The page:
Haschogan (House God) – The Yebichai Hunchback. Photograph shows a Navajo man, half-length, seated, facing front, wearing a ceremonial mask with feathers and with fir or spruce branches forming a wreath around the shoulders.
Edward Curtis’ epic portraits of Native Americans are a joy. And so too are his pictures of North America’s indigenous peoples dressed in ceremonial masks. Continue reading »
Early portrait photographs of Native Americans, similar to those presented below, reflect a widespread public interest in Indian life during the 1900s. In the mid-nineteenth century, the popular ‘carte de visite’ photograph introduced the faces of prominent public figures into homes across America. Easily mass-produced, uniformly sized, and cheaper to purchase than early cased photographs, these portraits were collected, in part, as a record of current political and social events and of the people who drove them. These striking images of Native Americans depict the changing ways in which photographers portrayed native subjects during the latter half of the nineteenth century and the beginning of the twentieth. These images are attempts by photographers to document what they saw as the fading of Native American cultures and traditions, to illustrate periods of conflict between the U.S. government and the tribes, and, by the twentieth century, to evoke political sympathy for the cause of the “vanishing race.” Continue reading »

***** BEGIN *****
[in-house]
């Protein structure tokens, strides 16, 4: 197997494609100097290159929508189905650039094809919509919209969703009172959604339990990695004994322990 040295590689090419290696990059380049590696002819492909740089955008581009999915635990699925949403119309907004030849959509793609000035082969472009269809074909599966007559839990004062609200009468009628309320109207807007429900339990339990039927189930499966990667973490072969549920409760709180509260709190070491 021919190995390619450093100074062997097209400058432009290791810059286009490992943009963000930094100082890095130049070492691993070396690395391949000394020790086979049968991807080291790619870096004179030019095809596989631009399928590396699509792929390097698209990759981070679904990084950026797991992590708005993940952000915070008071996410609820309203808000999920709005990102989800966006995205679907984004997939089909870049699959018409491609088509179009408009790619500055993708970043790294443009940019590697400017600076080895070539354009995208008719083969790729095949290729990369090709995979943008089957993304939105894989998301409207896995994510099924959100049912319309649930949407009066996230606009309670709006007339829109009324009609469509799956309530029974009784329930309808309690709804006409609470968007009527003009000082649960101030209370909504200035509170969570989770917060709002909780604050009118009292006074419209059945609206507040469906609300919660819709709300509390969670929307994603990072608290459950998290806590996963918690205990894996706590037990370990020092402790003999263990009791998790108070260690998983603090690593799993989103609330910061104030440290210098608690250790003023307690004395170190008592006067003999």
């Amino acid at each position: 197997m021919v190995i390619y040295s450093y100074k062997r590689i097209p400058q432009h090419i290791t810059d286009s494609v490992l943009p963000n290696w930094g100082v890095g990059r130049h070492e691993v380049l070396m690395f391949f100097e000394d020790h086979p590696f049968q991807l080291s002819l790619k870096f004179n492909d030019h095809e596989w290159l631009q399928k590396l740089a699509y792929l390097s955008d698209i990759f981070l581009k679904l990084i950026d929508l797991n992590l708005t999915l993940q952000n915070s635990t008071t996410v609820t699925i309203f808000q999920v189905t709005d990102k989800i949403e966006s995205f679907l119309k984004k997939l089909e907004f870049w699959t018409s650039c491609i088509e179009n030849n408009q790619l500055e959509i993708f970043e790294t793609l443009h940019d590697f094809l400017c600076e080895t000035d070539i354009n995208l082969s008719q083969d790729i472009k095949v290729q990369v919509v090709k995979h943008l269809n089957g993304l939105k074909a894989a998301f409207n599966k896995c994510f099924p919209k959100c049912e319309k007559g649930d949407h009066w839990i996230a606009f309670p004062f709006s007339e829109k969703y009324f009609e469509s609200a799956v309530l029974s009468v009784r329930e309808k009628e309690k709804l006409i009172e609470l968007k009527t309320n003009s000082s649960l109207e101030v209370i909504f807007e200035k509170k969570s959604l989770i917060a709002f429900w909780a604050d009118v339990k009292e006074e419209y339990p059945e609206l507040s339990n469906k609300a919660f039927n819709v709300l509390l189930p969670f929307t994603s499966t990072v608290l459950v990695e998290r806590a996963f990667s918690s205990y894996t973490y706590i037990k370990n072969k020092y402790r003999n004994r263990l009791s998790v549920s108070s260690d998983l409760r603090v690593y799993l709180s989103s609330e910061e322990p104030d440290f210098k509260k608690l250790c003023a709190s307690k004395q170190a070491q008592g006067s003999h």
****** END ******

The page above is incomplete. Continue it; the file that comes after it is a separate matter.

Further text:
It’s no secret that interracial relationships are trending upward, and in a matter of years we’ll have Tindered, OKCupid-ed and otherwise sexed ourselves into one giant amalgamated mega-race.
But what will we look like? National Geographic built its 125th anniversary issue around this very question last October, commissioning Martin Schoeller, a renowned photographer and portrait artist, to capture the lovely faces of our nation’s multiracial future.
Here’s how the “average American” will look by the year 2050. Continue reading »
The America we lost.
All of these photos were taken by a group of photographers, from 1939 to 1945. Continue reading »